By Erik Carter
It is not uncommon for a party to be arrested during a litigated child custody dispute, including modifying parenting time. It’s not as frequent as people think, but it does happen.
The mother of your children – whether that is your wife, your ex-girlfriend, or your ex-wife – can be arrested and her criminal case will have an affect on the custody litigation, even though the criminal case will be occurring in a different court with a different judge.
There are two scenarios.
The first is that she is arrested for an incident not connected with the custody litigation.
The second is that it is an incident directly related to the custody litigation.
The key is that you must immediately inform your men’s divorce attorney if you find out about her being arrested. The reason is your lawyer will determine initially how much weight her arrest may have on the custody issue.
For example, her being arrested on shoplifting charges may not have much weight in litigation to decide whether you should receive one more day of parenting time each week.
On the other hand, if the shoplifting charge resulted from her defrauding the store, then it could have a bearing on her credibility as a witness in the litigation case.
Your lawyer will want to immediately obtain a copy of the charging information. Different states have different criminal procedure, but generally a person charged with a crime receives a copy of a document alleging the facts supporting the arrest and/or the criminal charge(s); a listing of the specific criminal statutes allegedly violated; and something stating the next court date and specific deadlines (for discovery, pre-trial motions, etc.).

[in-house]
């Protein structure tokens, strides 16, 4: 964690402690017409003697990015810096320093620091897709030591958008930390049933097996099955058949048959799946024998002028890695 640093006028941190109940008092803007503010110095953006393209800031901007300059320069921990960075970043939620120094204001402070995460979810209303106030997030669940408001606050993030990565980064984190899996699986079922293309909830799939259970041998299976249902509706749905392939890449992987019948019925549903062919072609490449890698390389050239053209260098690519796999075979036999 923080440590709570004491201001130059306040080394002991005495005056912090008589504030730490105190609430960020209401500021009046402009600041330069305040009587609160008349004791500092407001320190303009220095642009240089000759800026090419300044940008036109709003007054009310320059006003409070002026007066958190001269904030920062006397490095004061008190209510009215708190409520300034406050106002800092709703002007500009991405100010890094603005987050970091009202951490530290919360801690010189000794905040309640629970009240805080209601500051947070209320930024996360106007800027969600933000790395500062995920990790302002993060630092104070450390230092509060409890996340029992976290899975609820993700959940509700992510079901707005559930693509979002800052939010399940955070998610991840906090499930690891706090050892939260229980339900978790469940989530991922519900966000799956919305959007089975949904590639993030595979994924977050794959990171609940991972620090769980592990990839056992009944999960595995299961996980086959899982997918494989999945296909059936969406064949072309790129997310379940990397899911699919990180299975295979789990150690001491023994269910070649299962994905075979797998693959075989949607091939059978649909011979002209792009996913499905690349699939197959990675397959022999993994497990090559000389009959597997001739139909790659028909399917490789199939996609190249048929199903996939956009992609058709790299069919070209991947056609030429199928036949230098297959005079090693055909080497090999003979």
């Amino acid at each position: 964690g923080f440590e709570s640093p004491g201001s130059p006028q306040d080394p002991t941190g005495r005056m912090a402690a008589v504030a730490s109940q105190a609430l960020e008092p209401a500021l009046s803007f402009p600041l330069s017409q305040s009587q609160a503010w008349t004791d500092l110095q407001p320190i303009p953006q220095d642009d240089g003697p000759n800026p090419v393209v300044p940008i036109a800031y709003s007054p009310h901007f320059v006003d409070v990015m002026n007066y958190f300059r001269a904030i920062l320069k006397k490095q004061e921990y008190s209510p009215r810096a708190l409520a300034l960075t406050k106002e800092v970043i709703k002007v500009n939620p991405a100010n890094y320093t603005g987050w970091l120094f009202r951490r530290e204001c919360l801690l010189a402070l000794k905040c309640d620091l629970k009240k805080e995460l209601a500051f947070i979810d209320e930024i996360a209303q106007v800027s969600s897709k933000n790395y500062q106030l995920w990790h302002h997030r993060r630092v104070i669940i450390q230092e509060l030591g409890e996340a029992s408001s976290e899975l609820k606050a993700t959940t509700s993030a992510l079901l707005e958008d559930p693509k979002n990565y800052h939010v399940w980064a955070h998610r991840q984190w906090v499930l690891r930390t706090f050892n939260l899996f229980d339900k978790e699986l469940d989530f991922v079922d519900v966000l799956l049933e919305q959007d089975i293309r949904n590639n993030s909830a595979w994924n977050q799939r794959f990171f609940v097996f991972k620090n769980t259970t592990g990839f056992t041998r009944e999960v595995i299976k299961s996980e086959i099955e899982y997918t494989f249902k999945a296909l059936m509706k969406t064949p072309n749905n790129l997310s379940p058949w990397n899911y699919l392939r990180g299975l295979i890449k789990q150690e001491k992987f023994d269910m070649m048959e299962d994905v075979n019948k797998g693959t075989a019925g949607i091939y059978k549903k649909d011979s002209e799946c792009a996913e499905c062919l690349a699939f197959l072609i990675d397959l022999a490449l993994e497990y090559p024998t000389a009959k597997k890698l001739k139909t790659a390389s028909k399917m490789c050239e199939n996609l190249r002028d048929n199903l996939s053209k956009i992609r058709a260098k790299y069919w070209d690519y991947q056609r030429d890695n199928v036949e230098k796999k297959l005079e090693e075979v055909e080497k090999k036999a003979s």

Your lawyer can obtain these, although you also generally can get them from the criminal court. This – and not “what you heard about her arrest” – will be the initial review by your lawyer to determine how much weight this charge or these charges will have on the case being litigated.
Your lawyer will also want to be aware of her court appearances, especially ones at which she must make a personal appearance. This is because she may actually speak at these appearances, and she could say something very valuable relating to your case.
For example, if she appears at a motion to determine probable cause for a drunk driving charge, and she admits to drinking X number of shots but denies that she was drunk, the fact that she drank can be used in the custody litigation.
It is important for someone to be in court to hear this because that statement may not be recorded in the docket (summary) of the case. It may be in the recording of the hearing (if your state places such hearings on the record), but the recording is generally not published unless it is requested.
Finally, your divorce lawyer can stay in communication with the prosecutor to ensure that he or she is aware of the custody litigation, as this may influence the offers made. Using the above example, the prosecutor may make an offer to her based on her previous record and likelihood to re-offend.
Knowing a child or children are involved may impel the prosecutor to add an additional term of “no consuming alcohol when the children are present” or “no consuming alcohol 24 hours before driving a car with children in it,” which is something you are more likely to be the most diligent about.